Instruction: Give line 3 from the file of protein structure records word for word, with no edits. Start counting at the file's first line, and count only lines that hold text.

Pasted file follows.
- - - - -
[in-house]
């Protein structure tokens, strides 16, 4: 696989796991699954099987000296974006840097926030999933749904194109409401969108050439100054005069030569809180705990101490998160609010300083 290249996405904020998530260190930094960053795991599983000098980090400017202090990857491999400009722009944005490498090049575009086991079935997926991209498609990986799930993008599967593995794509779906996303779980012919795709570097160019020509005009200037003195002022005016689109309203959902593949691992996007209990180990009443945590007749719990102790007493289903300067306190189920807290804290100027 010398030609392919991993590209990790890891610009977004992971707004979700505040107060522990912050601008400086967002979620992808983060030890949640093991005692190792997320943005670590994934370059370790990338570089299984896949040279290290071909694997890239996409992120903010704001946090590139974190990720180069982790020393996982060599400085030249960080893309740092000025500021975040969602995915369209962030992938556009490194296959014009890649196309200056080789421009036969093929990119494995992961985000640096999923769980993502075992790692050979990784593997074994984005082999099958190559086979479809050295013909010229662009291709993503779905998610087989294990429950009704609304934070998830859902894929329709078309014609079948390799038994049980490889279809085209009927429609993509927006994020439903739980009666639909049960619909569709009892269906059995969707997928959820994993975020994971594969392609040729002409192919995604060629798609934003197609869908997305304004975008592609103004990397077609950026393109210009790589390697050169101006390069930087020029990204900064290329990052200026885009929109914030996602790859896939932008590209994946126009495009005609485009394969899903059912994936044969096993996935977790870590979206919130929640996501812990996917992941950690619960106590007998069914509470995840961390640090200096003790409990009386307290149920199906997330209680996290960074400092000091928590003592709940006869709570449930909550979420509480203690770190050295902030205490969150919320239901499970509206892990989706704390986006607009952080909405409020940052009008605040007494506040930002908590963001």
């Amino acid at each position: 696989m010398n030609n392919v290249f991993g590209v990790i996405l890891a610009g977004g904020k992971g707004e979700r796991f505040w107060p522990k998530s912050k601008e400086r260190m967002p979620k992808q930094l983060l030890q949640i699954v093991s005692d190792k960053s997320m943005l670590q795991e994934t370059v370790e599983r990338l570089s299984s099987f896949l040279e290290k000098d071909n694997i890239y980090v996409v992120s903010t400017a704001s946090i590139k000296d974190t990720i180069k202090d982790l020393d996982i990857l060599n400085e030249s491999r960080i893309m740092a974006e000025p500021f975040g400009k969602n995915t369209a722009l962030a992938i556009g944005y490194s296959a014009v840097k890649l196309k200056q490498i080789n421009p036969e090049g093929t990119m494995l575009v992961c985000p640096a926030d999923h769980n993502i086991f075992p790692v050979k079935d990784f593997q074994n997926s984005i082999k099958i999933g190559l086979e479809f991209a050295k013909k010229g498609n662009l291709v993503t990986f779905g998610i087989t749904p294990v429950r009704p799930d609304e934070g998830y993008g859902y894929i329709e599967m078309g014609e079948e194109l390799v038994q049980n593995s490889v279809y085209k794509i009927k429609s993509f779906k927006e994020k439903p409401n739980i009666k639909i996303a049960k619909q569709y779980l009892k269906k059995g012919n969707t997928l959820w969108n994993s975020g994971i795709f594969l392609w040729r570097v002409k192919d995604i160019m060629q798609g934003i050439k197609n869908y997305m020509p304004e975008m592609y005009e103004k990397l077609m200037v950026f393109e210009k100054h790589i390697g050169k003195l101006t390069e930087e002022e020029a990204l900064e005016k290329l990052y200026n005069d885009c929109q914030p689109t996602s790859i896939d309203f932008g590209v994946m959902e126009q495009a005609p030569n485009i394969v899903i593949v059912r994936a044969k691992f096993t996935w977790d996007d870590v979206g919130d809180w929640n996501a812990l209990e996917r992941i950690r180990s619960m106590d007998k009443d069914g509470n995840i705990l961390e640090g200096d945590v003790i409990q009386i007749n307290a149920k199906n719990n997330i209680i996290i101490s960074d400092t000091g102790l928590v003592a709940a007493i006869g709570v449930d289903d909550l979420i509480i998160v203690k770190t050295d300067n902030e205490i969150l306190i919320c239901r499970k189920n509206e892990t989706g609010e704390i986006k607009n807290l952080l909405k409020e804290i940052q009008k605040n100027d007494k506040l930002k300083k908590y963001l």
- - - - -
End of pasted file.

């Amino acid at each position: 696989m010398n030609n392919v290249f991993g590209v990790i996405l890891a610009g977004g904020k992971g707004e979700r796991f505040w107060p522990k998530s912050k601008e400086r260190m967002p979620k992808q930094l983060l030890q949640i699954v093991s005692d190792k960053s997320m943005l670590q795991e994934t370059v370790e599983r990338l570089s299984s099987f896949l040279e290290k000098d071909n694997i890239y980090v996409v992120s903010t400017a704001s946090i590139k000296d974190t990720i180069k202090d982790l020393d996982i990857l060599n400085e030249s491999r960080i893309m740092a974006e000025p500021f975040g400009k969602n995915t369209a722009l962030a992938i556009g944005y490194s296959a014009v840097k890649l196309k200056q490498i080789n421009p036969e090049g093929t990119m494995l575009v992961c985000p640096a926030d999923h769980n993502i086991f075992p790692v050979k079935d990784f593997q074994n997926s984005i082999k099958i999933g190559l086979e479809f991209a050295k013909k010229g498609n662009l291709v993503t990986f779905g998610i087989t749904p294990v429950r009704p799930d609304e934070g998830y993008g859902y894929i329709e599967m078309g014609e079948e194109l390799v038994q049980n593995s490889v279809y085209k794509i009927k429609s993509f779906k927006e994020k439903p409401n739980i009666k639909i996303a049960k619909q569709y779980l009892k269906k059995g012919n969707t997928l959820w969108n994993s975020g994971i795709f594969l392609w040729r570097v002409k192919d995604i160019m060629q798609g934003i050439k197609n869908y997305m020509p304004e975008m592609y005009e103004k990397l077609m200037v950026f393109e210009k100054h790589i390697g050169k003195l101006t390069e930087e002022e020029a990204l900064e005016k290329l990052y200026n005069d885009c929109q914030p689109t996602s790859i896939d309203f932008g590209v994946m959902e126009q495009a005609p030569n485009i394969v899903i593949v059912r994936a044969k691992f096993t996935w977790d996007d870590v979206g919130d809180w929640n996501a812990l209990e996917r992941i950690r180990s619960m106590d007998k009443d069914g509470n995840i705990l961390e640090g200096d945590v003790i409990q009386i007749n307290a149920k199906n719990n997330i209680i996290i101490s960074d400092t000091g102790l928590v003592a709940a007493i006869g709570v449930d289903d909550l979420i509480i998160v203690k770190t050295d300067n902030e205490i969150l306190i919320c239901r499970k189920n509206e892990t989706g609010e704390i986006k607009n807290l952080l909405k409020e804290i940052q009008k605040n100027d007494k506040l930002k300083k908590y963001l």